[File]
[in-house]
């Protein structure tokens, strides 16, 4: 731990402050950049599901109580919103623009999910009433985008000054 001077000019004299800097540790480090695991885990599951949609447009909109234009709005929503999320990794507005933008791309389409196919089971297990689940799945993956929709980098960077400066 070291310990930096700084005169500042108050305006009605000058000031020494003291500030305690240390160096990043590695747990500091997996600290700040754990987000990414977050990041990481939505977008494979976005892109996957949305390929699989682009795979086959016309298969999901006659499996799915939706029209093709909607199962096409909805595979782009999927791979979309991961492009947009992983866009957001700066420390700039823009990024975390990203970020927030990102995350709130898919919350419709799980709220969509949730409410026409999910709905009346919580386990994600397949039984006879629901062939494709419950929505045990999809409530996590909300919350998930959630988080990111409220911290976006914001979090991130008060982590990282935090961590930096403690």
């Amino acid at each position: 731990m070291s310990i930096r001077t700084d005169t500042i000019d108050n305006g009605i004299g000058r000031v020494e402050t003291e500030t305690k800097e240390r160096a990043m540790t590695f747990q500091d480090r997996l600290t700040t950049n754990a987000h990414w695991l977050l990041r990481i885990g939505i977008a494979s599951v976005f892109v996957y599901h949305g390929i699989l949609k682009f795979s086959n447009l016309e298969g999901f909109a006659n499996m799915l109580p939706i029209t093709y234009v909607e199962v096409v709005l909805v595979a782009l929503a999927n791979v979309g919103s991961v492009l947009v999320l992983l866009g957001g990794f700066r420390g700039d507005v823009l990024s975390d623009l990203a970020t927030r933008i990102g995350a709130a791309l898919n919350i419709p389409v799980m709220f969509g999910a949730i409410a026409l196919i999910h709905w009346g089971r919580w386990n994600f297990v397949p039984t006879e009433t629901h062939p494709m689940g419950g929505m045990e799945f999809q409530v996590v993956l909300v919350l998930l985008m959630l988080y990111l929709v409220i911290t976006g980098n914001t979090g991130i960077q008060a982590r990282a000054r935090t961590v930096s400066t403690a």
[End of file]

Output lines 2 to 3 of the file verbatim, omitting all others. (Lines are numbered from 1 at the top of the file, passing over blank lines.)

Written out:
């Protein structure tokens, strides 16, 4: 731990402050950049599901109580919103623009999910009433985008000054 001077000019004299800097540790480090695991885990599951949609447009909109234009709005929503999320990794507005933008791309389409196919089971297990689940799945993956929709980098960077400066 070291310990930096700084005169500042108050305006009605000058000031020494003291500030305690240390160096990043590695747990500091997996600290700040754990987000990414977050990041990481939505977008494979976005892109996957949305390929699989682009795979086959016309298969999901006659499996799915939706029209093709909607199962096409909805595979782009999927791979979309991961492009947009992983866009957001700066420390700039823009990024975390990203970020927030990102995350709130898919919350419709799980709220969509949730409410026409999910709905009346919580386990994600397949039984006879629901062939494709419950929505045990999809409530996590909300919350998930959630988080990111409220911290976006914001979090991130008060982590990282935090961590930096403690």
């Amino acid at each position: 731990m070291s310990i930096r001077t700084d005169t500042i000019d108050n305006g009605i004299g000058r000031v020494e402050t003291e500030t305690k800097e240390r160096a990043m540790t590695f747990q500091d480090r997996l600290t700040t950049n754990a987000h990414w695991l977050l990041r990481i885990g939505i977008a494979s599951v976005f892109v996957y599901h949305g390929i699989l949609k682009f795979s086959n447009l016309e298969g999901f909109a006659n499996m799915l109580p939706i029209t093709y234009v909607e199962v096409v709005l909805v595979a782009l929503a999927n791979v979309g919103s991961v492009l947009v999320l992983l866009g957001g990794f700066r420390g700039d507005v823009l990024s975390d623009l990203a970020t927030r933008i990102g995350a709130a791309l898919n919350i419709p389409v799980m709220f969509g999910a949730i409410a026409l196919i999910h709905w009346g089971r919580w386990n994600f297990v397949p039984t006879e009433t629901h062939p494709m689940g419950g929505m045990e799945f999809q409530v996590v993956l909300v919350l998930l985008m959630l988080y990111l929709v409220i911290t976006g980098n914001t979090g991130i960077q008060a982590r990282a000054r935090t961590v930096s400066t403690a």